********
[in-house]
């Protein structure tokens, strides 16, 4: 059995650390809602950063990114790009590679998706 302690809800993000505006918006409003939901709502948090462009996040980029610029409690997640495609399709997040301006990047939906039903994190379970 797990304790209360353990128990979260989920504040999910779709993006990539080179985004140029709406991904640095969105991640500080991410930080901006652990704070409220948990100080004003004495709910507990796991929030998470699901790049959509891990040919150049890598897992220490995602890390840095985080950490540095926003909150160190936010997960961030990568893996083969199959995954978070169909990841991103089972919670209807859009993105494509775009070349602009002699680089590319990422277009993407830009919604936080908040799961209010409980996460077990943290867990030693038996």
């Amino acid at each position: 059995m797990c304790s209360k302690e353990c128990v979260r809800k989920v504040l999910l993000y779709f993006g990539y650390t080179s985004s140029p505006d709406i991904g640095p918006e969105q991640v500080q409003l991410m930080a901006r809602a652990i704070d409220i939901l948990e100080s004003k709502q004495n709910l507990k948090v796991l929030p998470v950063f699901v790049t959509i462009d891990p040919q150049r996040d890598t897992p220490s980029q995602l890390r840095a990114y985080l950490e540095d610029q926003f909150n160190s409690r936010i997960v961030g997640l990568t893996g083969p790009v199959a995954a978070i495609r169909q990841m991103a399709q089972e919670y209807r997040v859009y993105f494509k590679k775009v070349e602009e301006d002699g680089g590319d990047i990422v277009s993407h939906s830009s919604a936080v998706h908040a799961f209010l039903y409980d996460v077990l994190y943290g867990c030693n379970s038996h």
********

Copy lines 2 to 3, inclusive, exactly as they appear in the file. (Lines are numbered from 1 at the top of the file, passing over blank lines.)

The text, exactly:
């Protein structure tokens, strides 16, 4: 059995650390809602950063990114790009590679998706 302690809800993000505006918006409003939901709502948090462009996040980029610029409690997640495609399709997040301006990047939906039903994190379970 797990304790209360353990128990979260989920504040999910779709993006990539080179985004140029709406991904640095969105991640500080991410930080901006652990704070409220948990100080004003004495709910507990796991929030998470699901790049959509891990040919150049890598897992220490995602890390840095985080950490540095926003909150160190936010997960961030990568893996083969199959995954978070169909990841991103089972919670209807859009993105494509775009070349602009002699680089590319990422277009993407830009919604936080908040799961209010409980996460077990943290867990030693038996």
């Amino acid at each position: 059995m797990c304790s209360k302690e353990c128990v979260r809800k989920v504040l999910l993000y779709f993006g990539y650390t080179s985004s140029p505006d709406i991904g640095p918006e969105q991640v500080q409003l991410m930080a901006r809602a652990i704070d409220i939901l948990e100080s004003k709502q004495n709910l507990k948090v796991l929030p998470v950063f699901v790049t959509i462009d891990p040919q150049r996040d890598t897992p220490s980029q995602l890390r840095a990114y985080l950490e540095d610029q926003f909150n160190s409690r936010i997960v961030g997640l990568t893996g083969p790009v199959a995954a978070i495609r169909q990841m991103a399709q089972e919670y209807r997040v859009y993105f494509k590679k775009v070349e602009e301006d002699g680089g590319d990047i990422v277009s993407h939906s830009s919604a936080v998706h908040a799961f209010l039903y409980d996460v077990l994190y943290g867990c030693n379970s038996h």